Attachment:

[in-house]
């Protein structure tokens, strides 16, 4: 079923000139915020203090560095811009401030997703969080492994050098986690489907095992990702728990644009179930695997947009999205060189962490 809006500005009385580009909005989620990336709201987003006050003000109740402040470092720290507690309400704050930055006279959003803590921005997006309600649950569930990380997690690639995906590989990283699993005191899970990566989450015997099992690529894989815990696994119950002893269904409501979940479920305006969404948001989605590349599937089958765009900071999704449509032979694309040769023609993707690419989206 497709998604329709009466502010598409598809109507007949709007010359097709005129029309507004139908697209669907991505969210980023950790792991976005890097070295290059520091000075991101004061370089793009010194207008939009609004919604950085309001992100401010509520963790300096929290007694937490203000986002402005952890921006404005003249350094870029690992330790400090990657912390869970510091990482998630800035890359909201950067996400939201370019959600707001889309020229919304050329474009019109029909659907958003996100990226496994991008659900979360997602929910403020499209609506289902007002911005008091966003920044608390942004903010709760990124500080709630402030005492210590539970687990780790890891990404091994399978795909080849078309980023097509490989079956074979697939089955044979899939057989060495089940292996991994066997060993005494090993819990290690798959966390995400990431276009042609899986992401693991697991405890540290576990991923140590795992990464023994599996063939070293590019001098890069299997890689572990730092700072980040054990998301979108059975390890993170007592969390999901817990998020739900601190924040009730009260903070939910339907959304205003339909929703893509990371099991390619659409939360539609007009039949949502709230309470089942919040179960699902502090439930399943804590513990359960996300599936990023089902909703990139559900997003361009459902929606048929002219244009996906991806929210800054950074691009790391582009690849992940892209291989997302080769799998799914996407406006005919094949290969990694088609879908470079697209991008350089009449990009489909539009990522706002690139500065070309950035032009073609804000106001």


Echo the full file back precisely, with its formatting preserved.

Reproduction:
[in-house]
């Protein structure tokens, strides 16, 4: 079923000139915020203090560095811009401030997703969080492994050098986690489907095992990702728990644009179930695997947009999205060189962490 809006500005009385580009909005989620990336709201987003006050003000109740402040470092720290507690309400704050930055006279959003803590921005997006309600649950569930990380997690690639995906590989990283699993005191899970990566989450015997099992690529894989815990696994119950002893269904409501979940479920305006969404948001989605590349599937089958765009900071999704449509032979694309040769023609993707690419989206 497709998604329709009466502010598409598809109507007949709007010359097709005129029309507004139908697209669907991505969210980023950790792991976005890097070295290059520091000075991101004061370089793009010194207008939009609004919604950085309001992100401010509520963790300096929290007694937490203000986002402005952890921006404005003249350094870029690992330790400090990657912390869970510091990482998630800035890359909201950067996400939201370019959600707001889309020229919304050329474009019109029909659907958003996100990226496994991008659900979360997602929910403020499209609506289902007002911005008091966003920044608390942004903010709760990124500080709630402030005492210590539970687990780790890891990404091994399978795909080849078309980023097509490989079956074979697939089955044979899939057989060495089940292996991994066997060993005494090993819990290690798959966390995400990431276009042609899986992401693991697991405890540290576990991923140590795992990464023994599996063939070293590019001098890069299997890689572990730092700072980040054990998301979108059975390890993170007592969390999901817990998020739900601190924040009730009260903070939910339907959304205003339909929703893509990371099991390619659409939360539609007009039949949502709230309470089942919040179960699902502090439930399943804590513990359960996300599936990023089902909703990139559900997003361009459902929606048929002219244009996906991806929210800054950074691009790391582009690849992940892209291989997302080769799998799914996407406006005919094949290969990694088609879908470079697209991008350089009449990009489909539009990522706002690139500065070309950035032009073609804000106001």